1921
Volume 96, Issue 4
  • ISSN: 0002-9637
  • E-ISSN: 1476-1645

Abstract

Abstract

We describe 70 cases of monocled cobra () bite admitted to Chittagong Medical College Hospital, Bangladesh. The biting snakes were identified by examining the dead snake and/or detecting venom antigens in patients' serum. Bites were most common in the early morning and evening during the monsoon (May–July). Ligatures were routinely applied to the bitten limb before admission. Thirty-seven patients consulted traditional healers, most of whom made incisions around the bite site. Fifty-eight patients experienced severe neurotoxicity and most suffered swelling and pain of the bitten limb. The use of an Indian polyvalent antivenom in patients exhibiting severe neurotoxicity resulted in clinical improvement but most patients experienced moderate-to-severe adverse reactions. Antivenom did not influence local blistering and necrosis appearing in 19 patients; 12 required debridement. Edrophonium significantly improved the ability of patients to open the eyes, endurance of upward gaze, and peak expiratory flow rate suggesting that a longer-acting anticholinesterase drug (neostigmine) could be recommended for first aid. The study suggested that regionally appropriate antivenom should be raised against the venoms of the major envenoming species of Bangladesh and highlighted the need to improve the training of staff of local medical centers and to invest in the basic health infrastructure in rural communities.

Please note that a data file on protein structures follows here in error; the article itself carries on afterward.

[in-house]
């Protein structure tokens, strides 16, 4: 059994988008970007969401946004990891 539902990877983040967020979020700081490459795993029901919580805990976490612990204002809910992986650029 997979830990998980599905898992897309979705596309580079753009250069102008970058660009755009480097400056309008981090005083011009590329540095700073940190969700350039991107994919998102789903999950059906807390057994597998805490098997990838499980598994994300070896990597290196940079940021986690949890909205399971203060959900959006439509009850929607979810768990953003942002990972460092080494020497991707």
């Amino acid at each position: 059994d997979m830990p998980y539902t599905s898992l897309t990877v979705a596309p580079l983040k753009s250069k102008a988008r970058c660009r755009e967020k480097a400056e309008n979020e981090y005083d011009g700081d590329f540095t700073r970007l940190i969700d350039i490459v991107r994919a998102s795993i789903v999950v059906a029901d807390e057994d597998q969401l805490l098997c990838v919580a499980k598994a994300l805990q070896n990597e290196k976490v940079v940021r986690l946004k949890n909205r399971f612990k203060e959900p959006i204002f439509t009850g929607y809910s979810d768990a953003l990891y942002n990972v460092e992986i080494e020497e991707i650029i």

[open-access] This is an open-access article distributed under the terms of the Creative Commons Attribution License, which permits unrestricted use, distribution, and reproduction in any medium, provided the original author and source are credited.

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2017-04-05
2017-12-17
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  • Received : 26 Oct 2016
  • Accepted : 12 Dec 2016

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